Doctor of Philosophy (PhD)
Manship School of Mass Communications
Online harassment towards female elected officials is a prevalent problem that threatens women’s parity in local and state government. It is used for the purpose of diminishing women’s efficacy in government by stifling their voices in public spaces through behaviors that aim to belittle, embarrass and abuse women for existing in traditional masculine spaces that reify a white patriarchal social hierarchy. Female elected officials at all levels of government are susceptible to harassment on- and offline. The aim of this study expands current understandings of how online harassment affects female elected officials by focusing on online harassment experiences of women in local and state elected office and considering social media as an ecosystem rather than individual platforms. This research explored how female elected officials at the local and state level experience, manage, and respond to online harassment, and how that online harassment shapes their political behavior and desire to remain in elected office. This research offers new insight into the experiences of female elected officials that could only emerge through a mixed-methods approach that explored the unique knowledge they have as a result of their intersectional identities.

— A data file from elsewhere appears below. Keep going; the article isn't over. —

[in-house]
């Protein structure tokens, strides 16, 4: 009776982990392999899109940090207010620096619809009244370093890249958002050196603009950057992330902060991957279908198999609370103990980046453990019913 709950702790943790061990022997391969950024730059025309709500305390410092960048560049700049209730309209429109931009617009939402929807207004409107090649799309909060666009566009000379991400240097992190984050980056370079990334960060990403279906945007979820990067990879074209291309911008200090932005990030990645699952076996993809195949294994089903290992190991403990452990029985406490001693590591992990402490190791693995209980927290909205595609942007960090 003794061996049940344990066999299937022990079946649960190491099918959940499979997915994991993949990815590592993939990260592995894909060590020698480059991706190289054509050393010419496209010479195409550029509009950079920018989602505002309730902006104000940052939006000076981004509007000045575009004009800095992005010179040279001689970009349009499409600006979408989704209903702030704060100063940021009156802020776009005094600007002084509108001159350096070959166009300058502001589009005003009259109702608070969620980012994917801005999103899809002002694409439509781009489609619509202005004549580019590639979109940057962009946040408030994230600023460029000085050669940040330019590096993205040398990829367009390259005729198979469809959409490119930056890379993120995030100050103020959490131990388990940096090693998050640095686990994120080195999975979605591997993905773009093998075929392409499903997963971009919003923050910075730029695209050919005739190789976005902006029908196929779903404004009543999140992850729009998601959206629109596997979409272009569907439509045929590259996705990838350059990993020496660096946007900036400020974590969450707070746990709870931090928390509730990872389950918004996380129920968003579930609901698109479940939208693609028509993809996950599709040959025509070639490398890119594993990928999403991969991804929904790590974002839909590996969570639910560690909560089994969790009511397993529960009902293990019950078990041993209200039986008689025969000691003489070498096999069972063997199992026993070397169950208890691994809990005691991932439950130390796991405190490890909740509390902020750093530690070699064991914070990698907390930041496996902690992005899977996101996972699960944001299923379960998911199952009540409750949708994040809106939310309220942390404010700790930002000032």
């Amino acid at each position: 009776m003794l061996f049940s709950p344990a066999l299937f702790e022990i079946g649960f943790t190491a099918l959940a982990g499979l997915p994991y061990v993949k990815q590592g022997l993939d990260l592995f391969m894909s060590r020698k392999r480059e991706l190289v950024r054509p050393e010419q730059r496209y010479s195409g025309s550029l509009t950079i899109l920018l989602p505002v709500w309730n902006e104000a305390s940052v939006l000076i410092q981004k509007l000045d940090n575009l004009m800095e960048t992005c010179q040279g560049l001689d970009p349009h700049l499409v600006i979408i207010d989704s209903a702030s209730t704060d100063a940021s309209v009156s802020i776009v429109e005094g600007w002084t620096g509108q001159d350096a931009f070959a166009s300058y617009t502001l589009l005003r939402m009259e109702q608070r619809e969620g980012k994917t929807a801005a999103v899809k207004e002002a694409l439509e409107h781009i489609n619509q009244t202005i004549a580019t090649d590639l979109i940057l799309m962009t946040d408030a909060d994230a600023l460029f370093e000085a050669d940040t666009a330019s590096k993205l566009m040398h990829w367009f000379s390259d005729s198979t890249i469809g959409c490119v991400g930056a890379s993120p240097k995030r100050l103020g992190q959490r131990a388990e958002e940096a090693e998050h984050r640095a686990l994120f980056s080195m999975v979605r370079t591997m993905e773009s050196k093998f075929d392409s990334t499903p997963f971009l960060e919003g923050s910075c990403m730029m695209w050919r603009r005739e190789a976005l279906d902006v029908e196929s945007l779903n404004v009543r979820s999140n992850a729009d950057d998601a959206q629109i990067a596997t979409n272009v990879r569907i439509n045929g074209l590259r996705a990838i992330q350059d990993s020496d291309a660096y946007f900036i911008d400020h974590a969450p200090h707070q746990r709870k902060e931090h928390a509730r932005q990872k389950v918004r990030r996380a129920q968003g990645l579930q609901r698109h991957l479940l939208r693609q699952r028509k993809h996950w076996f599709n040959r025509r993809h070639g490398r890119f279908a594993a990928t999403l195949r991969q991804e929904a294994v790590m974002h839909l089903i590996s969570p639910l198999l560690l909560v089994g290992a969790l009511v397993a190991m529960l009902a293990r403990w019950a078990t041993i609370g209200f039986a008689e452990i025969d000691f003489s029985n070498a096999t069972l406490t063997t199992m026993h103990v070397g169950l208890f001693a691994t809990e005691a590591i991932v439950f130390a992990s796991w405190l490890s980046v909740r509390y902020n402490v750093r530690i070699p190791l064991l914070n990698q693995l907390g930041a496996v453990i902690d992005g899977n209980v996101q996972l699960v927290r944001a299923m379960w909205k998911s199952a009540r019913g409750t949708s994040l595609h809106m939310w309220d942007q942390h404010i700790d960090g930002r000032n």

Carpenter, Sarah M., "What Happens Online Doesn't Stay Online: Female Elected Officials' Experiences with Online Harassment" (2023). LSU Doctoral Dissertations. 6221.
Harris, Tina M.
Available for download on Tuesday, July 09, 2024